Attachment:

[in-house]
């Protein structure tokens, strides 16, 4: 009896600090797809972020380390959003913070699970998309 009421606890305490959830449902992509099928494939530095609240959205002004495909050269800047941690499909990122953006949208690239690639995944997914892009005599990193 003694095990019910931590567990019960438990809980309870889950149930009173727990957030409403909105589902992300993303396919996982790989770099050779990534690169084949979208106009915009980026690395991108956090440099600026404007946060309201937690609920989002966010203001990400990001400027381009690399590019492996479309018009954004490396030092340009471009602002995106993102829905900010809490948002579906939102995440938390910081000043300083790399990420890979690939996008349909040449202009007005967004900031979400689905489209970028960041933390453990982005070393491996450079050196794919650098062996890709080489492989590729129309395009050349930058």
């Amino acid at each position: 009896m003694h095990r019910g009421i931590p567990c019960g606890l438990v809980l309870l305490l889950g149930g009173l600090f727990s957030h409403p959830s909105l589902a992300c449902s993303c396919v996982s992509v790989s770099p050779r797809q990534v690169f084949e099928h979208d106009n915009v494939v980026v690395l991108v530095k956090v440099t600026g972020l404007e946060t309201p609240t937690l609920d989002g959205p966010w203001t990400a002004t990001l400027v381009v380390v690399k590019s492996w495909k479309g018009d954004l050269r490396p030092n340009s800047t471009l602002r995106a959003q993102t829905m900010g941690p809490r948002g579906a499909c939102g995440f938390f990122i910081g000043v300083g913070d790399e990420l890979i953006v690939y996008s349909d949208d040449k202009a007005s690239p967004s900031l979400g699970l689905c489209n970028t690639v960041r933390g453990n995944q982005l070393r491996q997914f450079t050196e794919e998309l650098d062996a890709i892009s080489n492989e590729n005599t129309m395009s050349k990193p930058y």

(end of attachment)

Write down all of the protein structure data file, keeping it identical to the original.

[in-house]
């Protein structure tokens, strides 16, 4: 009896600090797809972020380390959003913070699970998309 009421606890305490959830449902992509099928494939530095609240959205002004495909050269800047941690499909990122953006949208690239690639995944997914892009005599990193 003694095990019910931590567990019960438990809980309870889950149930009173727990957030409403909105589902992300993303396919996982790989770099050779990534690169084949979208106009915009980026690395991108956090440099600026404007946060309201937690609920989002966010203001990400990001400027381009690399590019492996479309018009954004490396030092340009471009602002995106993102829905900010809490948002579906939102995440938390910081000043300083790399990420890979690939996008349909040449202009007005967004900031979400689905489209970028960041933390453990982005070393491996450079050196794919650098062996890709080489492989590729129309395009050349930058």
């Amino acid at each position: 009896m003694h095990r019910g009421i931590p567990c019960g606890l438990v809980l309870l305490l889950g149930g009173l600090f727990s957030h409403p959830s909105l589902a992300c449902s993303c396919v996982s992509v790989s770099p050779r797809q990534v690169f084949e099928h979208d106009n915009v494939v980026v690395l991108v530095k956090v440099t600026g972020l404007e946060t309201p609240t937690l609920d989002g959205p966010w203001t990400a002004t990001l400027v381009v380390v690399k590019s492996w495909k479309g018009d954004l050269r490396p030092n340009s800047t471009l602002r995106a959003q993102t829905m900010g941690p809490r948002g579906a499909c939102g995440f938390f990122i910081g000043v300083g913070d790399e990420l890979i953006v690939y996008s349909d949208d040449k202009a007005s690239p967004s900031l979400g699970l689905c489209n970028t690639v960041r933390g453990n995944q982005l070393r491996q997914f450079t050196e794919e998309l650098d062996a890709i892009s080489n492989e590729n005599t129309m395009s050349k990193p930058y």